Each year February seems to be a month of dry eyes and allergies. 2021 is no exception. It is no surprise that most of us are spending more time indoors this month as well as screen time increasing. In a recent poll from the Fight for Sight charity 49% of those questioned reported an increase in screen time during lockdown with 38% reporting deterioration in their eyesight including difficulty reading, poorer night vision and migraines. Certainly, in clinic I am seeing an increased number of patients attending daily mentioning eye strain, frontal headaches, tired eyes generally and dryness. Not to mention “mask eye”; but I will come to that later.

Most dry eye related issues related to increased screen work occur due to reduced blink rate. Essentially blinking spreads tears across the cornea, keeping the tissue hydrated, lubricated and nourished. Can you believe that blink rate can decrease by 66% when using a screen falling from 18 blinks a minute to just 6. There’s no wonder that dry eye associated with screen time is on the rise.

The simplest way to reduce some of these screen related eye issues is by essentially taking a break. The 20-20-20 rule is a good guide. Every 20 minutes take a 20 second break looking at something 20 feet away.

Dry eye can of course be caused by many other factors. This can be explored in practice at a routine eye examination.

February also sees the beginning of the tree pollen season. Tree pollen from Alder, Hazel, Yew and Elm are released now and this means those unlucky enough to be affected by seasonal allergic symptoms may suffer red, itchy eyes along with the other allergic symptoms. There are treatments for these symptoms depending on the presentation and severity. This link is an interesting graphic to show the different pollens and which months they occur: https://haymax.biz/wp-content/uploads/2020/07/HayMax-Graphic-Pollen-Calendar-2020-for-Website-003-1024×1024.jpg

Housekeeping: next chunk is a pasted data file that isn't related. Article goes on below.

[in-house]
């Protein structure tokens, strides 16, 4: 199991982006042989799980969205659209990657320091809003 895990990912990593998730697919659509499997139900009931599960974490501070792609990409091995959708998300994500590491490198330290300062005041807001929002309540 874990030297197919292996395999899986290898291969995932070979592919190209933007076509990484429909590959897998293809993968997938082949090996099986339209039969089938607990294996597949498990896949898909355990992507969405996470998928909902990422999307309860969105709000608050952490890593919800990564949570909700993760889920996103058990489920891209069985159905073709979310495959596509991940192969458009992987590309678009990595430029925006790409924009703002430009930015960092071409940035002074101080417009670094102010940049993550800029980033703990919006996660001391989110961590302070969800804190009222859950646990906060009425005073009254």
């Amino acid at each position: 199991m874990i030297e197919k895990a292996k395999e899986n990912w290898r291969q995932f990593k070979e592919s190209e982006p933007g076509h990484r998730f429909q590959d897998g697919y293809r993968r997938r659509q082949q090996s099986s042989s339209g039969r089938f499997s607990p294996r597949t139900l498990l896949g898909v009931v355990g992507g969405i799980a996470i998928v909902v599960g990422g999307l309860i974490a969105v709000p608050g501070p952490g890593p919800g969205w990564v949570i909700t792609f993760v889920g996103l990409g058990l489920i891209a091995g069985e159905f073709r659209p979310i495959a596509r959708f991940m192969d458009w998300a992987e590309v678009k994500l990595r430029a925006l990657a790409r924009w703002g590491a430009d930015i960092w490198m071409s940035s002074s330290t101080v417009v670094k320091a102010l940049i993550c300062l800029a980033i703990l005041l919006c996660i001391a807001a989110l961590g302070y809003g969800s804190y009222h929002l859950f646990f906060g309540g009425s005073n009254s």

Mask eye is a brand new consideration. Wearing a mask is essential for most at present but mask eye occurs when exhaled breath escapes from the top of the mask and dries out the cornea, the front surface of the eye. The exhaled breath exacerbates dry eye but as this is a new condition there is very little hard research on this but anecdotally I, and fellow colleagues, are seeing this in practice frequently. It seems the best way to combat mask eye is to ensure the mask fits snugly with air escaping to the side or through a vent rather than the air escaping at the top of the mask. This should also help with spectacle lenses fogging too.

One final thing to mention is a continuation of the anti-fog theme. Having researched the best remedy for fogging spectacle lenses the Clear-It Wipe from Hoya does a great job. It is a reusable wipe infused with the anti-fog treatment. Each wipe lasts about 60 treatments can be used as a microfibre lens cloth and are available in practice now for £10.

I hope this blog post has been of some help and I look forward to welcoming you in practice again soon.